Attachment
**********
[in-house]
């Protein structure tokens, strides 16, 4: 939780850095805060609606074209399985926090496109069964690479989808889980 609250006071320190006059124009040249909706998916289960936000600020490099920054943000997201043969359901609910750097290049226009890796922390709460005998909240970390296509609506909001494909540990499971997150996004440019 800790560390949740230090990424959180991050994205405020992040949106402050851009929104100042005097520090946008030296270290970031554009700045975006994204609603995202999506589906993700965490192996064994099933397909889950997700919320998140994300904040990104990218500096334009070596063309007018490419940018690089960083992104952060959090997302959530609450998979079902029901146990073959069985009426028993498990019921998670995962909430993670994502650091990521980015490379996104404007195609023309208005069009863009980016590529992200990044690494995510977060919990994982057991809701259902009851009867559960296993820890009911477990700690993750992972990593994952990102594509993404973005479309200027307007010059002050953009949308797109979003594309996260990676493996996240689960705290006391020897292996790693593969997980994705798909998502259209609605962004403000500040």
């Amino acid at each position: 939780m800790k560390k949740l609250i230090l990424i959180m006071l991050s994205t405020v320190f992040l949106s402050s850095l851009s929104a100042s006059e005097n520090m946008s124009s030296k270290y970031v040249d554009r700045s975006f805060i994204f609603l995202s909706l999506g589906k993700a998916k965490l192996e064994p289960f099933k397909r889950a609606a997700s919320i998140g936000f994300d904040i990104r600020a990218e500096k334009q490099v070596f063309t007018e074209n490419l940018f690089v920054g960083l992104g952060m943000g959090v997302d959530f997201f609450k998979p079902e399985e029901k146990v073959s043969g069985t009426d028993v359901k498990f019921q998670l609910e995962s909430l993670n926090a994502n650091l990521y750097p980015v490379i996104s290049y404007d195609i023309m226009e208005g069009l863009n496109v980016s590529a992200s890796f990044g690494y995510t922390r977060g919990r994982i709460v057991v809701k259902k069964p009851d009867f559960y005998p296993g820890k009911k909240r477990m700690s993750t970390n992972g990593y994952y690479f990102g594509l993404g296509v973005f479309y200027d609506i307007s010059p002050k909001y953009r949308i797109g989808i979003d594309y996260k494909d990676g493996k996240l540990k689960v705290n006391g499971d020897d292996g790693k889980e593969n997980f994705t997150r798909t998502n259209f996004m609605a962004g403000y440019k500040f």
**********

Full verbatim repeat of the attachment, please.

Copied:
[in-house]
């Protein structure tokens, strides 16, 4: 939780850095805060609606074209399985926090496109069964690479989808889980 609250006071320190006059124009040249909706998916289960936000600020490099920054943000997201043969359901609910750097290049226009890796922390709460005998909240970390296509609506909001494909540990499971997150996004440019 800790560390949740230090990424959180991050994205405020992040949106402050851009929104100042005097520090946008030296270290970031554009700045975006994204609603995202999506589906993700965490192996064994099933397909889950997700919320998140994300904040990104990218500096334009070596063309007018490419940018690089960083992104952060959090997302959530609450998979079902029901146990073959069985009426028993498990019921998670995962909430993670994502650091990521980015490379996104404007195609023309208005069009863009980016590529992200990044690494995510977060919990994982057991809701259902009851009867559960296993820890009911477990700690993750992972990593994952990102594509993404973005479309200027307007010059002050953009949308797109979003594309996260990676493996996240689960705290006391020897292996790693593969997980994705798909998502259209609605962004403000500040």
């Amino acid at each position: 939780m800790k560390k949740l609250i230090l990424i959180m006071l991050s994205t405020v320190f992040l949106s402050s850095l851009s929104a100042s006059e005097n520090m946008s124009s030296k270290y970031v040249d554009r700045s975006f805060i994204f609603l995202s909706l999506g589906k993700a998916k965490l192996e064994p289960f099933k397909r889950a609606a997700s919320i998140g936000f994300d904040i990104r600020a990218e500096k334009q490099v070596f063309t007018e074209n490419l940018f690089v920054g960083l992104g952060m943000g959090v997302d959530f997201f609450k998979p079902e399985e029901k146990v073959s043969g069985t009426d028993v359901k498990f019921q998670l609910e995962s909430l993670n926090a994502n650091l990521y750097p980015v490379i996104s290049y404007d195609i023309m226009e208005g069009l863009n496109v980016s590529a992200s890796f990044g690494y995510t922390r977060g919990r994982i709460v057991v809701k259902k069964p009851d009867f559960y005998p296993g820890k009911k909240r477990m700690s993750t970390n992972g990593y994952y690479f990102g594509l993404g296509v973005f479309y200027d609506i307007s010059p002050k909001y953009r949308i797109g989808i979003d594309y996260k494909d990676g493996k996240l540990k689960v705290n006391g499971d020897d292996g790693k889980e593969n997980f994705t997150r798909t998502n259209f996004m609605a962004g403000y440019k500040f």